Racing with a purpose: Richard Childress Racing focused on returning to Cup victory lane

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DAYTONA BEACH, Fla. — Aligned side-by-side, NASCAR’s hierarchy is parked for all to see. Each race weekend, team haulers are positioned in the garage based on performance.

When the trucks arrived Feb. 16 at Daytona International Speedway to begin the new season, reigning Cup champion Jimmie Johnson’s hauler led the parade, followed by his Hendrick Motorsports teammates. Then came the Team Penske trucks. And Joe Gibbs Racing and three other organizations before the RCR trucks could park.

To walk from the Childress haulers to Johnson’s at the front of the field takes 136 steps. It’s a path that leads by exhaust-spewing cars, rumbling engines, scurrying crew members and gazing fans. Admittedly, some might take a few more steps, some not as many. But those steps more than anything measure where RCR is as it begins a critical season with Sunday’s Daytona 500.

A proud organization, which began with a headstrong driver and rocketed to prominence with an icon in the No. 3 car, has seen its place in the sport decline from its halcyon days.

“He and Dale Earnhardt, they were the standard,’’ car owner Rick Hendrick said of Childress. “When I first started, I didn’t think anybody would ever beat them.’’

Now, the organization is mired in a three-year winless drought, its longest since 1983. Richard Childress Racing faces a challenge to remain competitive against Hendrick, Penske and Gibbs, which have combined to win 80 percent of the last 56 Cup races.

While teams are known to go through cycles where they’re not as competitive — Gibbs won two races in 2014 before winning 26 the next two seasons — it is rare for an organization to go multiple years without a win and return to a spot among the elite.

Ten organizations have won since RCR’s last Cup victory, which came 109 races ago at Phoenix International Raceway in Nov. 2013.

“It’s not cool,’’ Ryan Newman said of his and RCR’s winless droughts. “You take it personally, and you fight harder.”

The battle cry is to win now, a feeling spread by car owner Richard Childress and passed to every executive, driver, crew chief, mechanic and employee.

“I can promise you the winless drought is keeping him up at night,’’ said NASCAR on NBC analyst Jeff Burton, who drove for Childress from 2004-13, about his former boss. “He wants to win in the worst way. I’m sure the wick is turned up pretty high.’’

Nothing else matters for an organization that once was so used to winning.

HALL OF FAME CAREER

Richard Childress was among the independents who drove in NASCAR and never had the same backing as the sport’s stars.

All but raised at Bowman Gray Stadium in Winston-Salem, North Carolina, Childress set out to drive when he was old enough. Sometimes just getting to a race was as much a challenge as racing.

Wife Judy recalls one time when it didn’t look as if her husband would be able to drive at Charlotte. His windshield was broke and he needed a replacement to compete. A search for a replacement proved futile. Childress rented a car and removed the windshield so he could put it on his car to race. After the race, he put the windshield back on the rental car and returned it.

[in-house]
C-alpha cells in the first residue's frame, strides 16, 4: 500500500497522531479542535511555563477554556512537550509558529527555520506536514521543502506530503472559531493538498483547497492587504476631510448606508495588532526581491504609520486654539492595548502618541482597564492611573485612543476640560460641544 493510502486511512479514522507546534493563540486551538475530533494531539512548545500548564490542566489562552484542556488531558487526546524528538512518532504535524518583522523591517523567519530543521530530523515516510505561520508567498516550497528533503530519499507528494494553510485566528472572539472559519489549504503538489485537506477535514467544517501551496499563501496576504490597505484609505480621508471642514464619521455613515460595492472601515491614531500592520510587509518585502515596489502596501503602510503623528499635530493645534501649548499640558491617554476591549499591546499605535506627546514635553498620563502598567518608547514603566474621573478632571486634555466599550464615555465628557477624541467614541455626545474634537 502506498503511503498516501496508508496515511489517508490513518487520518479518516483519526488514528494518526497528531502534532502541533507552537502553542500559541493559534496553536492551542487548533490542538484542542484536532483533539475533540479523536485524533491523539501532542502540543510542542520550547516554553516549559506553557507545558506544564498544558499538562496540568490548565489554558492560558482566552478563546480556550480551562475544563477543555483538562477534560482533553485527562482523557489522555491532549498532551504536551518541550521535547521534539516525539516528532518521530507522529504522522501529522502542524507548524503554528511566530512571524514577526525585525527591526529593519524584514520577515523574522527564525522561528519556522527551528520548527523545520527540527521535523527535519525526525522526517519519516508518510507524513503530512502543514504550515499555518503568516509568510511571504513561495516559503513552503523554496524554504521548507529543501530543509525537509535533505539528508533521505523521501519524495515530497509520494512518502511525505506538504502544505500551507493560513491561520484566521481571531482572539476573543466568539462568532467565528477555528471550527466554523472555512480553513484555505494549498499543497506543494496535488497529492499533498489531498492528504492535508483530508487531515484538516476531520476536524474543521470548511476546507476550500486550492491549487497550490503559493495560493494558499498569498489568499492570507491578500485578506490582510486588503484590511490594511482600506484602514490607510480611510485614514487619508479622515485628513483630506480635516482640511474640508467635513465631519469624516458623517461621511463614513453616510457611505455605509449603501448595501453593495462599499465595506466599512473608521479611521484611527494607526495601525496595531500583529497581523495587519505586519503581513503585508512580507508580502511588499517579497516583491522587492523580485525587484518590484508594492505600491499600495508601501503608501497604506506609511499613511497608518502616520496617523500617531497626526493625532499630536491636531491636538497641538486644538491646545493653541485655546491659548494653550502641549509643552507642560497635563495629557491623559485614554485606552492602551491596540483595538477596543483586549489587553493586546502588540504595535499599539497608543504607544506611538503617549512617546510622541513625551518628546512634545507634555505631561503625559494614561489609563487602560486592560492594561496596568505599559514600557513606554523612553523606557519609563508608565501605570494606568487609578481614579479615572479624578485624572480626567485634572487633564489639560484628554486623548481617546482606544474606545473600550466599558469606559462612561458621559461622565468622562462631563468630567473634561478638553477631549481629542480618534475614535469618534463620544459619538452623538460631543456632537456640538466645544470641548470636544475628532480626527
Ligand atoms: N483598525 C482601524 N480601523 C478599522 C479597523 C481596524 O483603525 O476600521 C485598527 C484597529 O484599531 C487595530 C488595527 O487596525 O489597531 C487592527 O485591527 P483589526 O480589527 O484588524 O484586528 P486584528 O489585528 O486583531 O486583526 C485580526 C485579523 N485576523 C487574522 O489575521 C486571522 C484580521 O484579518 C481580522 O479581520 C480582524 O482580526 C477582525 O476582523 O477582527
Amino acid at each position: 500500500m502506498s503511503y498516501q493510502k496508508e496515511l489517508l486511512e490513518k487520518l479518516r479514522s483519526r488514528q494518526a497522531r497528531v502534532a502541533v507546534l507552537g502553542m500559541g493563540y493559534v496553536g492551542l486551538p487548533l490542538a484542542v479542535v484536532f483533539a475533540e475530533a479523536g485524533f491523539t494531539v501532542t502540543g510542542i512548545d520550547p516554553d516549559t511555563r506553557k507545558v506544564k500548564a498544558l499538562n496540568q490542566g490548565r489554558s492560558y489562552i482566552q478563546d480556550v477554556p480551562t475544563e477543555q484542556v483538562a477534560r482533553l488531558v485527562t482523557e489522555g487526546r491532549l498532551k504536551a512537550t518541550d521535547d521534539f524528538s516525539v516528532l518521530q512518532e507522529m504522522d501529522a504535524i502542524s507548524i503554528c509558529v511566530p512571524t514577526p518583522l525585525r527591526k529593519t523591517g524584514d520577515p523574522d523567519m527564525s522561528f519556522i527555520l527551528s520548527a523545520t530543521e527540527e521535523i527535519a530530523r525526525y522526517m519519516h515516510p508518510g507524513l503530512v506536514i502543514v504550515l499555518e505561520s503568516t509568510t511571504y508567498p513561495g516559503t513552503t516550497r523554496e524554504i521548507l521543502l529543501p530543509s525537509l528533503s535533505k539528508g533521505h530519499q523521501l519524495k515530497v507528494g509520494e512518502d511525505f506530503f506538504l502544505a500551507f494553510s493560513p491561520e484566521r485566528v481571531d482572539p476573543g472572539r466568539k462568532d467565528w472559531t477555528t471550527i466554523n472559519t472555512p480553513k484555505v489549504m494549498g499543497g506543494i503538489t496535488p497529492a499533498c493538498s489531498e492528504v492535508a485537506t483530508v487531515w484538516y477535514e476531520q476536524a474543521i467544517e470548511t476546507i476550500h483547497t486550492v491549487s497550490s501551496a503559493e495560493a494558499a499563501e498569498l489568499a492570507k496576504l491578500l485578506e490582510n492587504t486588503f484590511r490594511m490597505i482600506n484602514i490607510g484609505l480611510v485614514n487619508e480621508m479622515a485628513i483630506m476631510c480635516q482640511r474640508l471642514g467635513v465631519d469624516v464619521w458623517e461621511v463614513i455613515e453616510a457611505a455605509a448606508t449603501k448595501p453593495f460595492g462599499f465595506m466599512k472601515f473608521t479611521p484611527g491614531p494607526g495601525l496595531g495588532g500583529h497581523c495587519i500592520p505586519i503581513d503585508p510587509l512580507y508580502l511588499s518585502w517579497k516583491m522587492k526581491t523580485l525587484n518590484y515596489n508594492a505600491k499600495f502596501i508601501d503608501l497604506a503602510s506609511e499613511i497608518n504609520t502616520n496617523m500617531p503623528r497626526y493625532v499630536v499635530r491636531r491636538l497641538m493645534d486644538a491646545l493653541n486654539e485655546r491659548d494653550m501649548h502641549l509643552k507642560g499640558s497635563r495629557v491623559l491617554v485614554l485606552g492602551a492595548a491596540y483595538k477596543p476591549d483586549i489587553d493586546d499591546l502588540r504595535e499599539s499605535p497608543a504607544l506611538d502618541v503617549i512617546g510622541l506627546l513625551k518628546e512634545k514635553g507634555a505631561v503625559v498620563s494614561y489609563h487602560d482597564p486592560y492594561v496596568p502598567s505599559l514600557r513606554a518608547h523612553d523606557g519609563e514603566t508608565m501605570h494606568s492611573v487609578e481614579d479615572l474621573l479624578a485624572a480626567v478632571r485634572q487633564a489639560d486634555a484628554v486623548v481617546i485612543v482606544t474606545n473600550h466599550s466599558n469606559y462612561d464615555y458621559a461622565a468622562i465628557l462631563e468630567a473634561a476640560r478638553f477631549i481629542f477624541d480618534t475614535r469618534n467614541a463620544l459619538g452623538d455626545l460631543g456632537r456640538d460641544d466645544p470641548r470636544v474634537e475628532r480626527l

While determined, Childress’ success was limited. As Cale Yarborough, Richard Petty and David Pearson won, Childress scored only three top-five finishes in 187 career starts in NASCAR’s premier series.

Childress realized he would be better off putting someone else in his car. The driver who replaced him in 1981? Dale Earnhardt.

The union lasted 11 races before Earnhardt went elsewhere for the 1982 season and Childress hired Ricky Rudd.

Two years later, Earnhardt joined Childress, forming one of the greatest teams in NASCAR history. They combined to win six championships and 67 races before Earnhardt’s death on the final lap of the 2001 Daytona 500.

After Earnhardt’s death, Richard Childress Racing went through a transition period. The organization won only one race from 2004-05. The team recovered and won 16 races from 2010-13 for its best four-year stretch since the mid-1990s with Earnhardt.

Since, though, Childress has not been back to Victory Lane in the Cup Series.

FALLING BEHIND

How does an organization struggle to win after having so much success for so many years? It’s never an easy question. Rule changes can throw teams off. Sometimes another organization or manufacture finds something that gives those cars extra speed. Or it could one of many other things.

Sometimes success can hide the truth.

Three years ago, Newman nearly captured the championship despite not winning a race. The old Chase format rewarded consistency. While the Childress cars weren’t the fastest, they could challenge for a crown with a steady performance.

Dr. Eric Warren, RCR’s director of competition, admits that thinking would impact the team later.

“It kind of masked the fact that we lost that kind of ability to close out and get some wins,’’ he said.

“We’ve … had a lot of discussions over the winter with the crew chiefs and everything else that when I’m in that fifth or sixth place in the race, those moments when you’ve got to make the right kind of calls, we need to not be trying to protect a top-five finish.’’

There have been other issues as well. Austin Dillon needed time to adjust to the Cup series after joining in 2014. The organization needed to find the right people for the right jobs. The cars weren’t as strong.

Childress began to see some signs of progress last spring even after Newman crashed in a test at Pocono when a tire went down. The team had been trying some new suspension geometry. They used what they learned at Pocono in August.

Dillon, who had never finished better than 13th at Pocono, hounded leader Kyle Larson in what was viewed as a race to halfway with rain the area that day. Rain eventually arrived, allowing Chris Buescher to score the surprise win for Front Row Motorsports. Although Dillon finished 13th, he spent more than 89 percent of the race running in the top 15. Only three other drivers were in the top 15 more. One was his teammate Newman.